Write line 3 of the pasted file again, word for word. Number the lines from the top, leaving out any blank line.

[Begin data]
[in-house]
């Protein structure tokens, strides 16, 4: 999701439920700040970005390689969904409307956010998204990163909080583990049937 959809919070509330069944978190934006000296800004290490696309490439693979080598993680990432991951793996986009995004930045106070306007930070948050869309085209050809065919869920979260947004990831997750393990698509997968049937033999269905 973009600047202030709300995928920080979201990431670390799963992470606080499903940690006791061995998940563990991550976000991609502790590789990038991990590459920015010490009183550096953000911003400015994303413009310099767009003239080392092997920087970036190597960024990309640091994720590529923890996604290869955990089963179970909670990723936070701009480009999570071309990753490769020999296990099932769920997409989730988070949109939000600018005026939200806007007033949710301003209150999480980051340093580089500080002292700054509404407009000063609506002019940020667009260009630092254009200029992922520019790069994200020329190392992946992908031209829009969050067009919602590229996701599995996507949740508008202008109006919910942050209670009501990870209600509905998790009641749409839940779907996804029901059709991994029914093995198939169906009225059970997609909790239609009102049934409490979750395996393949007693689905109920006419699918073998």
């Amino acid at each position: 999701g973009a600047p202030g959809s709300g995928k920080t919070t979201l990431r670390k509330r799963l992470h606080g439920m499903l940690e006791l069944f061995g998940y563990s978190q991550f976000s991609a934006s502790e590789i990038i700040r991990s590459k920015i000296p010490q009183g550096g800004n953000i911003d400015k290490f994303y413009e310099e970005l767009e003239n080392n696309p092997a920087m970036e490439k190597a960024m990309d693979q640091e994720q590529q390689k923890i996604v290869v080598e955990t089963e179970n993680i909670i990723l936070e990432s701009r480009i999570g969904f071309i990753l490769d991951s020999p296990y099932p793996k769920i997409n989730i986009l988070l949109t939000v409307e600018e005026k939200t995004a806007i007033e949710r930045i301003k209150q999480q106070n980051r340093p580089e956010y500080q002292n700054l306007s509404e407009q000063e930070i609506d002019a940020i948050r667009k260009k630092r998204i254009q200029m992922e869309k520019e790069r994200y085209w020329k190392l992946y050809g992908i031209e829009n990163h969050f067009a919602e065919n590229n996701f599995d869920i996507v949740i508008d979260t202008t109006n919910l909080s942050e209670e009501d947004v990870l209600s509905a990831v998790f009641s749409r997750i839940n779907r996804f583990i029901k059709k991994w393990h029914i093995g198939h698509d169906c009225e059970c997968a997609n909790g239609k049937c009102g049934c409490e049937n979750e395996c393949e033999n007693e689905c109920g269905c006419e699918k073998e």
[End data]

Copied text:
């Amino acid at each position: 999701g973009a600047p202030g959809s709300g995928k920080t919070t979201l990431r670390k509330r799963l992470h606080g439920m499903l940690e006791l069944f061995g998940y563990s978190q991550f976000s991609a934006s502790e590789i990038i700040r991990s590459k920015i000296p010490q009183g550096g800004n953000i911003d400015k290490f994303y413009e310099e970005l767009e003239n080392n696309p092997a920087m970036e490439k190597a960024m990309d693979q640091e994720q590529q390689k923890i996604v290869v080598e955990t089963e179970n993680i909670i990723l936070e990432s701009r480009i999570g969904f071309i990753l490769d991951s020999p296990y099932p793996k769920i997409n989730i986009l988070l949109t939000v409307e600018e005026k939200t995004a806007i007033e949710r930045i301003k209150q999480q106070n980051r340093p580089e956010y500080q002292n700054l306007s509404e407009q000063e930070i609506d002019a940020i948050r667009k260009k630092r998204i254009q200029m992922e869309k520019e790069r994200y085209w020329k190392l992946y050809g992908i031209e829009n990163h969050f067009a919602e065919n590229n996701f599995d869920i996507v949740i508008d979260t202008t109006n919910l909080s942050e209670e009501d947004v990870l209600s509905a990831v998790f009641s749409r997750i839940n779907r996804f583990i029901k059709k991994w393990h029914i093995g198939h698509d169906c009225e059970c997968a997609n909790g239609k049937c009102g049934c409490e049937n979750e395996c393949e033999n007693e689905c109920g269905c006419e699918k073998e």